by Mark Fitzgibbons
Localities have responded with their opinions of the potential financial impact of HB 1219 (the Commission on Local Government Fiscal Impact Study (“FIS”), January 28, 2014). HB 1219 was introduced by Delegate Bob Marshall, and provides remedies for when localities abuse zoning (land use) ordinances to violate constitutional rights.
Zoning is an awesome power that gives local governments control over our most basic, personal and private property decisions. Zoning power is already known to be abusive, invasive and intrusive in many instances, and as the United States Supreme Court ruled last year in the Koontz decision, has been abused to create extortive conditions in some localities. Most abuses of zoning laws by local governments are never reported because people lack resources to challenge them, or are fearful of more unfair treatment, abuse or retribution by their local governments.
The remedies under HB 1219 are:
- Equal to the amount of fines that the locality sought to unconstitutionally impose on the property owner, plus out-of-pocket damages including legal fees. Therefore, the remedies have exactly the same financial impact on the locality that it would impose on its victims;
- Only for willful (intentional) violations, as distinguished from bad judgment, local officials would have personal liability, and the local government’s penalties are increased, which is consistent with much precedent such as 42 USC 1983 and 1988;
- Ordinances that violate constitutional rights or unreasonably restrict those rights are null and void.
HB 1219 gives whistleblower protections to county employees who report violations of the law. HB 1219 reverses a ghastly 1981 Virginia Supreme Court decision giving local ordinances a presumption that they are constitutionally valid, even though local ordinances are not enacted through the constitutional structure of two legislative chambers and a threat of executive veto. This change levels the playing field because the locality now bears the burden on the enforcement it seeks to impose on the citizen – consistent with the American rule of law of innocent until proven guilty.
If the costs for their unlawful acts are hard for localities to swallow, then how could – and why should – individual land owners absorb such costs? This is a remedies bill of parity and fairness. Plus, as one county supervisor was overheard saying when another said that a proposed ordinance would lead to litigation, “That’s what (county litigation) insurance is for.” How irresponsible is that?
The localities’ objections to HB 1219 based on potential costs show an incredible insensitivity to the victims of local abuse, and actually prove the need for HB 1219. HB 1219 will force localities to be more attentive, which will reduce the need for litigation.
Just as citizens face consequences when they do not follow the law – which is further incentive to follow the law – HB 1219 imposes consequences of local government.
Here are responses to the statements in the FIS:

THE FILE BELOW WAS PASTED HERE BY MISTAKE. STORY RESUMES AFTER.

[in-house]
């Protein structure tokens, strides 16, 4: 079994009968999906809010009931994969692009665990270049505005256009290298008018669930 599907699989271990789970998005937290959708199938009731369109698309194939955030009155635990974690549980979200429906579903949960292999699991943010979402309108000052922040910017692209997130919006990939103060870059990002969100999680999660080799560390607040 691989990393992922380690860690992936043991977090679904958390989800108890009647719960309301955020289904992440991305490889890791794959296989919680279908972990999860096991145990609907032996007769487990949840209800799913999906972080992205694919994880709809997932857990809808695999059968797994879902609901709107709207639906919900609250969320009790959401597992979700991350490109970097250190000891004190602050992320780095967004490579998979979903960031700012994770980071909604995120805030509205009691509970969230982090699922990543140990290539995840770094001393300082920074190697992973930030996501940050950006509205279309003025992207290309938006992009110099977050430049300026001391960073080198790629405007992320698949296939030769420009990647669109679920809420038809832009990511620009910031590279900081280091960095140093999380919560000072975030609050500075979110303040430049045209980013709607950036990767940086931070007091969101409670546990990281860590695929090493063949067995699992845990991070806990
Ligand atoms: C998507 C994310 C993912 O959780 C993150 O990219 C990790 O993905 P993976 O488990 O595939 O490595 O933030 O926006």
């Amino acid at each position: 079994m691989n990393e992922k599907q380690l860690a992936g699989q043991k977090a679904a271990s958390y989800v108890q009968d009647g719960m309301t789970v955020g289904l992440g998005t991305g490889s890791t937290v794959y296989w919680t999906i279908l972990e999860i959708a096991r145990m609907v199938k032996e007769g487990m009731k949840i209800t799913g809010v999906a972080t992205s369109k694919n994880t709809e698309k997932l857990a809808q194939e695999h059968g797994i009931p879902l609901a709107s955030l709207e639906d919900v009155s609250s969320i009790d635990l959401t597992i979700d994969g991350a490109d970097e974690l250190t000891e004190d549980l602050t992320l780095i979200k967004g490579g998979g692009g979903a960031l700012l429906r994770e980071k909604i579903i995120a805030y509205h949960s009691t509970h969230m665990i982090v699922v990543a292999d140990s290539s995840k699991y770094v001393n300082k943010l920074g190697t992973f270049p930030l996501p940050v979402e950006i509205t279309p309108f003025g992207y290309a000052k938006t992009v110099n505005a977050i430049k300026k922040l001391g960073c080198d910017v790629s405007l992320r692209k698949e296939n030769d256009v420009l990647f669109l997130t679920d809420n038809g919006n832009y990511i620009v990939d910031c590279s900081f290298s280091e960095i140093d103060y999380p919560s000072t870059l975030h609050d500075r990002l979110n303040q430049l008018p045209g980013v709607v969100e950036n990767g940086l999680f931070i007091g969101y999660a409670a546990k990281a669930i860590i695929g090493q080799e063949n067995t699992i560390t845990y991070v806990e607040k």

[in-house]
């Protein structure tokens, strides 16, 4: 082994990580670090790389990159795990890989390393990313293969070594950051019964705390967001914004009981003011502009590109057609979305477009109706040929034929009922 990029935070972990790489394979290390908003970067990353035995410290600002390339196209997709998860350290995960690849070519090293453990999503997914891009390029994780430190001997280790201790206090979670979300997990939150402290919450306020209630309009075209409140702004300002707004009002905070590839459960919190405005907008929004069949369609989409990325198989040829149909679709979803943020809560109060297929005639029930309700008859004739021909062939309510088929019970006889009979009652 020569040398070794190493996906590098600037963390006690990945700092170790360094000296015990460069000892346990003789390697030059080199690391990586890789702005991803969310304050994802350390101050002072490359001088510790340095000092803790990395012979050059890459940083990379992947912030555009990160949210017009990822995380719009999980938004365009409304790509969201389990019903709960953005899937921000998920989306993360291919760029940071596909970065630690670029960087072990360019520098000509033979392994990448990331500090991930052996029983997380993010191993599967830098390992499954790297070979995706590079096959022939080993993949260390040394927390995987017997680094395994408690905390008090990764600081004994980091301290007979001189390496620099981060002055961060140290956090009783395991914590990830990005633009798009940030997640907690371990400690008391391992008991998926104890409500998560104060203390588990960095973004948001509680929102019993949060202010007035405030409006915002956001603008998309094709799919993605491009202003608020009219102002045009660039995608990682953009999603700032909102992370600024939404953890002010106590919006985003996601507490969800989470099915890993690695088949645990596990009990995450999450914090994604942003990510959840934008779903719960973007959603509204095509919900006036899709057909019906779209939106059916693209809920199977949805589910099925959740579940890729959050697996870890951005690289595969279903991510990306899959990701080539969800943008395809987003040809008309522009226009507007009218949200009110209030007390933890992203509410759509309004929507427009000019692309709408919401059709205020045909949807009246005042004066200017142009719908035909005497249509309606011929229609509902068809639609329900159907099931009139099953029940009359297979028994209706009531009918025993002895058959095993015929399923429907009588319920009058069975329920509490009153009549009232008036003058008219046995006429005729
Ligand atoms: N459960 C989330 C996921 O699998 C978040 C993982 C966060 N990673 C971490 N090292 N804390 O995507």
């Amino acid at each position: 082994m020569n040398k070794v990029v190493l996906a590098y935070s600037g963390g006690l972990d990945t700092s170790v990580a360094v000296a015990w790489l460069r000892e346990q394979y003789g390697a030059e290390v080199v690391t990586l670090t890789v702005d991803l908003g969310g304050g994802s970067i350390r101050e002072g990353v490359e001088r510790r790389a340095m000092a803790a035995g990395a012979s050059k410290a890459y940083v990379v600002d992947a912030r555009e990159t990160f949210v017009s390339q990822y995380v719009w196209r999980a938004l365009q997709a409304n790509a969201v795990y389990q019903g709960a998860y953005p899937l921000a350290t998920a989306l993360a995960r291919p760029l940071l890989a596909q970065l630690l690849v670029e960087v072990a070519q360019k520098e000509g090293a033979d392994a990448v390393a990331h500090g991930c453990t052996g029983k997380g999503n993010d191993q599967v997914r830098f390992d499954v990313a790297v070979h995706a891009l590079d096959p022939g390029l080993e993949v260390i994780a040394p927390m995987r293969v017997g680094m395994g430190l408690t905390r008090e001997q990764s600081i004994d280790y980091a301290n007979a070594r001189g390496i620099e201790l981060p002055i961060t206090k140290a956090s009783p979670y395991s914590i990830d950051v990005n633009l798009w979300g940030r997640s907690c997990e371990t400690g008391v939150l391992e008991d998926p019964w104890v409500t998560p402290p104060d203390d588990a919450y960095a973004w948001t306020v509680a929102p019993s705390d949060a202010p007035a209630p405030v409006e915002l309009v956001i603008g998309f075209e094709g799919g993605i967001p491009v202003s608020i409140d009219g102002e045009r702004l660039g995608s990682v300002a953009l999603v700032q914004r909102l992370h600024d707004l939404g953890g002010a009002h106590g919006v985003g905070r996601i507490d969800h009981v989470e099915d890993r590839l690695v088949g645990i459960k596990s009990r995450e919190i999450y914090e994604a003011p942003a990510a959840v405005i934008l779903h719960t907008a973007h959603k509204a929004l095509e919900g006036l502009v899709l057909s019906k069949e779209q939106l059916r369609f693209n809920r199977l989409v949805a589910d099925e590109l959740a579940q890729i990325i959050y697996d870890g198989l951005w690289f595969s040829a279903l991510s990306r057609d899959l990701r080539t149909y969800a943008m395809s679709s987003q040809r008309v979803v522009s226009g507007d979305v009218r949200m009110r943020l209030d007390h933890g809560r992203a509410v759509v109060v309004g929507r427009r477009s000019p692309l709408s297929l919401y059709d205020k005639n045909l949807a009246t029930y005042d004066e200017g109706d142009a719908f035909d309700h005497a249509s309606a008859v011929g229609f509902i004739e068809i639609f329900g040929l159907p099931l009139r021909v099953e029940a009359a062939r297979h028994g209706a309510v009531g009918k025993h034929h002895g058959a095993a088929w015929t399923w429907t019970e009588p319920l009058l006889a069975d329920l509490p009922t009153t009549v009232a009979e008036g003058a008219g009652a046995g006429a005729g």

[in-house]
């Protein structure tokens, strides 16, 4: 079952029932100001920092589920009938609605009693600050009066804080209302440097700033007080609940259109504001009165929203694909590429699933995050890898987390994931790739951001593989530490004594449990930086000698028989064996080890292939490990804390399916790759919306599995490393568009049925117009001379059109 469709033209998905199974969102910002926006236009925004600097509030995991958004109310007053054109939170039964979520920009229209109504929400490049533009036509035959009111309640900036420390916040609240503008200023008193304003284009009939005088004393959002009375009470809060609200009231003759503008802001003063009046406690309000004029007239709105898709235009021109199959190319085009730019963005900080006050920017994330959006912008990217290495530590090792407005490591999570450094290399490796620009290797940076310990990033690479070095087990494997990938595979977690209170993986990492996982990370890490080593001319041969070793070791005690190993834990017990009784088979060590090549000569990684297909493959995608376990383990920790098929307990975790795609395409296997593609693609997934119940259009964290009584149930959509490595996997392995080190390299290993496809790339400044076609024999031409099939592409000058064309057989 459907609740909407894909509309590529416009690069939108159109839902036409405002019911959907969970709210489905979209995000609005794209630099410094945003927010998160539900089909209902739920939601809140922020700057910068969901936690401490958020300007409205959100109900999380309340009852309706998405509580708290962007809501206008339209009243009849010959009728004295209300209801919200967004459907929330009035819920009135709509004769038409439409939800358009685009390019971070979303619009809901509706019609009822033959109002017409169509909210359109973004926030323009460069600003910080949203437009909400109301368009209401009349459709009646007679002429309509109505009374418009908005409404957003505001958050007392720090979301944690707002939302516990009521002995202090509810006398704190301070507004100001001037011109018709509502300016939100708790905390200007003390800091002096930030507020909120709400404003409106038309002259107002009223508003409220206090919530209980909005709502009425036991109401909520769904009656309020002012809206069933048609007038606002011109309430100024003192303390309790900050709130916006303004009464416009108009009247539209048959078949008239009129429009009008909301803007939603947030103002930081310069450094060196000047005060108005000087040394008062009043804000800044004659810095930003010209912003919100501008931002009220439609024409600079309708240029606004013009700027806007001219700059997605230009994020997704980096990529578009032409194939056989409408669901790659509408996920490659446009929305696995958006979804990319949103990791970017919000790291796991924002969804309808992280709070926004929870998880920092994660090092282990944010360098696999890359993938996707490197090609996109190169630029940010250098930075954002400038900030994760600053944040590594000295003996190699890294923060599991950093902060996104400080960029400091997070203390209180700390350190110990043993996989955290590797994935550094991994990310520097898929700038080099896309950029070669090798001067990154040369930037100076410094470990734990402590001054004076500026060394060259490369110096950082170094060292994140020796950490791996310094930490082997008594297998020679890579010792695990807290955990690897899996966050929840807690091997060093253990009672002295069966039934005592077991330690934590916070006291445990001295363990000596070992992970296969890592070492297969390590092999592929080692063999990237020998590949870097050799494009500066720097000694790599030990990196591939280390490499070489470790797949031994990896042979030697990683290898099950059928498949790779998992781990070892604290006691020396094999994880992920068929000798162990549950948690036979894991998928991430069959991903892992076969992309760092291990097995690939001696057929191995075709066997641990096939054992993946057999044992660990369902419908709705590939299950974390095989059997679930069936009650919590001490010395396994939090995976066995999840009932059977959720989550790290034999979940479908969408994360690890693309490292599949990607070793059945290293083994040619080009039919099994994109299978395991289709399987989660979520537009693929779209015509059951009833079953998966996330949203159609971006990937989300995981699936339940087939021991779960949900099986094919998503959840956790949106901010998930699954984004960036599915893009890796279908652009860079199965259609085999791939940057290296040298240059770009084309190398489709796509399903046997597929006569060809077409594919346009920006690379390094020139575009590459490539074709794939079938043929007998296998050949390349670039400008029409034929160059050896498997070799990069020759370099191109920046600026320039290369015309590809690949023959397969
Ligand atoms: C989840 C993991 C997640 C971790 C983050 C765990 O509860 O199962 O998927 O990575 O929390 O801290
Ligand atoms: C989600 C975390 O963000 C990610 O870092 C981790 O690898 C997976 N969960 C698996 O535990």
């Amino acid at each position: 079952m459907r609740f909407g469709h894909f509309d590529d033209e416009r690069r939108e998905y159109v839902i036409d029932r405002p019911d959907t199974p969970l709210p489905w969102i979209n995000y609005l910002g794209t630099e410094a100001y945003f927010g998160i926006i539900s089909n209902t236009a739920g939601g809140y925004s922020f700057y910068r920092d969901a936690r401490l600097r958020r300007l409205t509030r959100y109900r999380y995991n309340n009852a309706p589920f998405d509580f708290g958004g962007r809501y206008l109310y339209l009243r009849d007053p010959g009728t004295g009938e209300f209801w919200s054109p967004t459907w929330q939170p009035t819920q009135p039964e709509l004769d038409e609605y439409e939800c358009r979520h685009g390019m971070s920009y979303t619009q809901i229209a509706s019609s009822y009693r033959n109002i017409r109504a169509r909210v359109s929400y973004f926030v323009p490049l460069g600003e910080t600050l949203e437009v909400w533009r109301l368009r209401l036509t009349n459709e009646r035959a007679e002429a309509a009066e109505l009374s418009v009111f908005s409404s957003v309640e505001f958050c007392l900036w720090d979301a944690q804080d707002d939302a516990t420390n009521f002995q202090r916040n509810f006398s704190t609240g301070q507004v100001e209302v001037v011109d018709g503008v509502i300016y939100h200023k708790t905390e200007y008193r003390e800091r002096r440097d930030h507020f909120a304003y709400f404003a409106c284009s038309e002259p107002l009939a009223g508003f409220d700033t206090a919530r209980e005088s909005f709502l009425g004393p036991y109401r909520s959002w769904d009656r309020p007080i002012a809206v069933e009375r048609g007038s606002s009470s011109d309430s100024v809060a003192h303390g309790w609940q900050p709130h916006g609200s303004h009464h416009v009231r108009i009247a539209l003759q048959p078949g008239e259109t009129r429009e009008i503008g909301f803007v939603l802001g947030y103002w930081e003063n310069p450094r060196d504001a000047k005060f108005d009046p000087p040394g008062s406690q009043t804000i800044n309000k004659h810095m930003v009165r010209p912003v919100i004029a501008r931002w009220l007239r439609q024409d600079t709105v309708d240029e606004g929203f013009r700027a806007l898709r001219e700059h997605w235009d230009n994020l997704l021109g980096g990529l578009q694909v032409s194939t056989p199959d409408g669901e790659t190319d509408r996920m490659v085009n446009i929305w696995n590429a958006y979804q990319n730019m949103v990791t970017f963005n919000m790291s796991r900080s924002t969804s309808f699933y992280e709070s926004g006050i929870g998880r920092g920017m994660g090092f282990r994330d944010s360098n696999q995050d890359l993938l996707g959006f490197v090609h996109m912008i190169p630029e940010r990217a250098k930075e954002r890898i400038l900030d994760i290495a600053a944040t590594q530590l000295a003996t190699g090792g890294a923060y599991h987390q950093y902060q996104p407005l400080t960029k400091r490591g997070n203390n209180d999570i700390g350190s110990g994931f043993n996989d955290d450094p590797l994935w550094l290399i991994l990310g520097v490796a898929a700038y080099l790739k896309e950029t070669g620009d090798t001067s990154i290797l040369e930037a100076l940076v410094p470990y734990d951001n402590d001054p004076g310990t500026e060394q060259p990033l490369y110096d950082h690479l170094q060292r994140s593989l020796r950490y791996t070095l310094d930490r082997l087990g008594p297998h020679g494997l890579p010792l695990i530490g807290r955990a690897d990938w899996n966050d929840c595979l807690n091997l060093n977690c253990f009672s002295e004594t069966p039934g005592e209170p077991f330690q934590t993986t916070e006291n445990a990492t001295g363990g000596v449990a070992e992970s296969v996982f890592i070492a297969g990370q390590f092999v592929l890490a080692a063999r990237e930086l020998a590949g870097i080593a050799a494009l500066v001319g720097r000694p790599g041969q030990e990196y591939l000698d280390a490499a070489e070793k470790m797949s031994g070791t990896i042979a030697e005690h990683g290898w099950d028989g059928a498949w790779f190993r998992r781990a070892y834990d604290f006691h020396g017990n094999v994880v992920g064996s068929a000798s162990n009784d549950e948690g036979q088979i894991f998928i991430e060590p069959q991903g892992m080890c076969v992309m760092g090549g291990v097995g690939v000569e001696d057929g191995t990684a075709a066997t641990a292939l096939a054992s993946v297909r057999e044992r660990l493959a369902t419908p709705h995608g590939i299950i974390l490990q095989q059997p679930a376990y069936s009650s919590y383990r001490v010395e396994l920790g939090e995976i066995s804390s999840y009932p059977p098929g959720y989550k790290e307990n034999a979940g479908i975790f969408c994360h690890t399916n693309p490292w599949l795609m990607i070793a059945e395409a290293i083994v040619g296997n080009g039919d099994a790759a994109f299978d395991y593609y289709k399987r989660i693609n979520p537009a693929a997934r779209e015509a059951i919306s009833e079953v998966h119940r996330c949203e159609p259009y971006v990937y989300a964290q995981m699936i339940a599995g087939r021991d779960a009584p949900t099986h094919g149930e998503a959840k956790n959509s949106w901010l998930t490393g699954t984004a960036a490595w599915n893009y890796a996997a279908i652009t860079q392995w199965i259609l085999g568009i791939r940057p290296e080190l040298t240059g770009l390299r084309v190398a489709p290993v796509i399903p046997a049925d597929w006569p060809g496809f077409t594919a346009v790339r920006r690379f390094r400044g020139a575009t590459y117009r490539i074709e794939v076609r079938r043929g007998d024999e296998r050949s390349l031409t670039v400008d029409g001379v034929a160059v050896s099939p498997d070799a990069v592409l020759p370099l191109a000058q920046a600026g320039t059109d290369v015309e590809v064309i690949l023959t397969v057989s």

Rappahannock claims personal liability will reduce staff’s willingness to enforce out of fear. First, staff liability occurs only for intentional violations, not errors in judgement. Secondly, 42 USC 1983 is precedent, and it doesn’t result in reduced proper enforcement of the law.
Rockingham cites fear that claims won’t be covered by insurance. Well, property owners do not generally have litigation insurance to cover when counties overreach and violate constitutional rights in zoning enforcement.
City of Chesapeake complains about the loss of the presumption of validity, and about personal liability. Again, there is personal liability only for intentional violations. And why should citizens bear the burden of proof when the acts at issue are those of the locality?
City Lynchburg says HB 1219 will encourage lawsuits. Only under the standards of the law would citizens be able to sue, and any frivolous lawsuits would be quickly dismissed. Put another way, the current lack of liability for localities “encourages” unconstitutional enforcement against citizens.
Lynchburg says “unreasonable restriction on the free exercise of rights” is vague. Hey, that’s the same word standard used by localities to regulate us in many instances. Good for the goose . . . BUT, the term “unreasonable restriction” on rights is a term that has been addressed in many Supreme Court decisions, so it is a verifiable standard.
City of Norfolk claims that the burden of proof on localities will make it more difficult for them to defend actions in court. Agreed. These suits would be the result of localities initiating enforcement actions in violation of the Constitution, so the locality should have the burden.
City of Poquoson says they would not knowingly pass a law that violates the Constitution. Very good, City of Poquoson! However, what locality would admit to knowingly passing a law that violates the Constitution? (“Yes, my dear stupid constituents, we passed this ordinance that we know violates the Fourth Amendment just because we can.”)
The Conclusion of the FIS states that “Financial hardship from awards of damages could be crippling.” Welcome to the world that citizens face.
The Conclusion also states, “Local government lawyers may need to spend more time reviewing land use decisions in order to avoid future litigation.” Yes! This legislation is intended to prevent litigation whenever possible. It starts with making localities actually try to NOT violate rights. If that is a novel concept for localities, then it merely further proves the need for HB 1219.